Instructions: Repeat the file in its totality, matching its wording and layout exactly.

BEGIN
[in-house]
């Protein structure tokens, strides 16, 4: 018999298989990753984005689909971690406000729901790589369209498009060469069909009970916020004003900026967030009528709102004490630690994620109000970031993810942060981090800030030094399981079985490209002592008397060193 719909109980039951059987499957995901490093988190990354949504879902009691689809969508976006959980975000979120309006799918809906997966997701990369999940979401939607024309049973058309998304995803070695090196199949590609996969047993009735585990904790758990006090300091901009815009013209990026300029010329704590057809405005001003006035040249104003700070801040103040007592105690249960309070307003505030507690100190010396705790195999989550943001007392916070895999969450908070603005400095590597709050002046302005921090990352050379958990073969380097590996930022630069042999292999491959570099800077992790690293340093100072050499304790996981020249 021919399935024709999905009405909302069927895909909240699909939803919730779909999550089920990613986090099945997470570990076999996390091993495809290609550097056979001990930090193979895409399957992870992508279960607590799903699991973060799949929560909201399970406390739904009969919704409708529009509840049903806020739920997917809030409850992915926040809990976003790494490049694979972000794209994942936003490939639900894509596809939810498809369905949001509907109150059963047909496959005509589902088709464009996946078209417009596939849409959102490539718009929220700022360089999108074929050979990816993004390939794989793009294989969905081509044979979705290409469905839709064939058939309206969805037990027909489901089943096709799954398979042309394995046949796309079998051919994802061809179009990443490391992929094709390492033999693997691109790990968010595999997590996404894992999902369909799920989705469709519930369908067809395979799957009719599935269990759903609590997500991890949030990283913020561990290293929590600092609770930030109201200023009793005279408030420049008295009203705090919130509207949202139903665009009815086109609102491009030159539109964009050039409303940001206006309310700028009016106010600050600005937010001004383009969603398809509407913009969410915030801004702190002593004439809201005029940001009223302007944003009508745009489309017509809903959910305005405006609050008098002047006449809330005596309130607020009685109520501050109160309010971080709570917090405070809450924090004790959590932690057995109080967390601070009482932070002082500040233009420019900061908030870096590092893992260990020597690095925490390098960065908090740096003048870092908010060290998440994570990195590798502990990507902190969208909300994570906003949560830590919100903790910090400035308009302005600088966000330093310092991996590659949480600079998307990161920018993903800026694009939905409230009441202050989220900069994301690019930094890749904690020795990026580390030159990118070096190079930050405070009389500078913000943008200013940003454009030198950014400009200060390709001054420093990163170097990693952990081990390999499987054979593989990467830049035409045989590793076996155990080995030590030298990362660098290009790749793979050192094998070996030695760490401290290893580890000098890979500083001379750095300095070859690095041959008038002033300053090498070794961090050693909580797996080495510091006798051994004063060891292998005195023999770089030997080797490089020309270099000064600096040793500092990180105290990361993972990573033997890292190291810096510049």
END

[in-house]
């Protein structure tokens, strides 16, 4: 018999298989990753984005689909971690406000729901790589369209498009060469069909009970916020004003900026967030009528709102004490630690994620109000970031993810942060981090800030030094399981079985490209002592008397060193 719909109980039951059987499957995901490093988190990354949504879902009691689809969508976006959980975000979120309006799918809906997966997701990369999940979401939607024309049973058309998304995803070695090196199949590609996969047993009735585990904790758990006090300091901009815009013209990026300029010329704590057809405005001003006035040249104003700070801040103040007592105690249960309070307003505030507690100190010396705790195999989550943001007392916070895999969450908070603005400095590597709050002046302005921090990352050379958990073969380097590996930022630069042999292999491959570099800077992790690293340093100072050499304790996981020249 021919399935024709999905009405909302069927895909909240699909939803919730779909999550089920990613986090099945997470570990076999996390091993495809290609550097056979001990930090193979895409399957992870992508279960607590799903699991973060799949929560909201399970406390739904009969919704409708529009509840049903806020739920997917809030409850992915926040809990976003790494490049694979972000794209994942936003490939639900894509596809939810498809369905949001509907109150059963047909496959005509589902088709464009996946078209417009596939849409959102490539718009929220700022360089999108074929050979990816993004390939794989793009294989969905081509044979979705290409469905839709064939058939309206969805037990027909489901089943096709799954398979042309394995046949796309079998051919994802061809179009990443490391992929094709390492033999693997691109790990968010595999997590996404894992999902369909799920989705469709519930369908067809395979799957009719599935269990759903609590997500991890949030990283913020561990290293929590600092609770930030109201200023009793005279408030420049008295009203705090919130509207949202139903665009009815086109609102491009030159539109964009050039409303940001206006309310700028009016106010600050600005937010001004383009969603398809509407913009969410915030801004702190002593004439809201005029940001009223302007944003009508745009489309017509809903959910305005405006609050008098002047006449809330005596309130607020009685109520501050109160309010971080709570917090405070809450924090004790959590932690057995109080967390601070009482932070002082500040233009420019900061908030870096590092893992260990020597690095925490390098960065908090740096003048870092908010060290998440994570990195590798502990990507902190969208909300994570906003949560830590919100903790910090400035308009302005600088966000330093310092991996590659949480600079998307990161920018993903800026694009939905409230009441202050989220900069994301690019930094890749904690020795990026580390030159990118070096190079930050405070009389500078913000943008200013940003454009030198950014400009200060390709001054420093990163170097990693952990081990390999499987054979593989990467830049035409045989590793076996155990080995030590030298990362660098290009790749793979050192094998070996030695760490401290290893580890000098890979500083001379750095300095070859690095041959008038002033300053090498070794961090050693909580797996080495510091006798051994004063060891292998005195023999770089030997080797490089020309270099000064600096040793500092990180105290990361993972990573033997890292190291810096510049």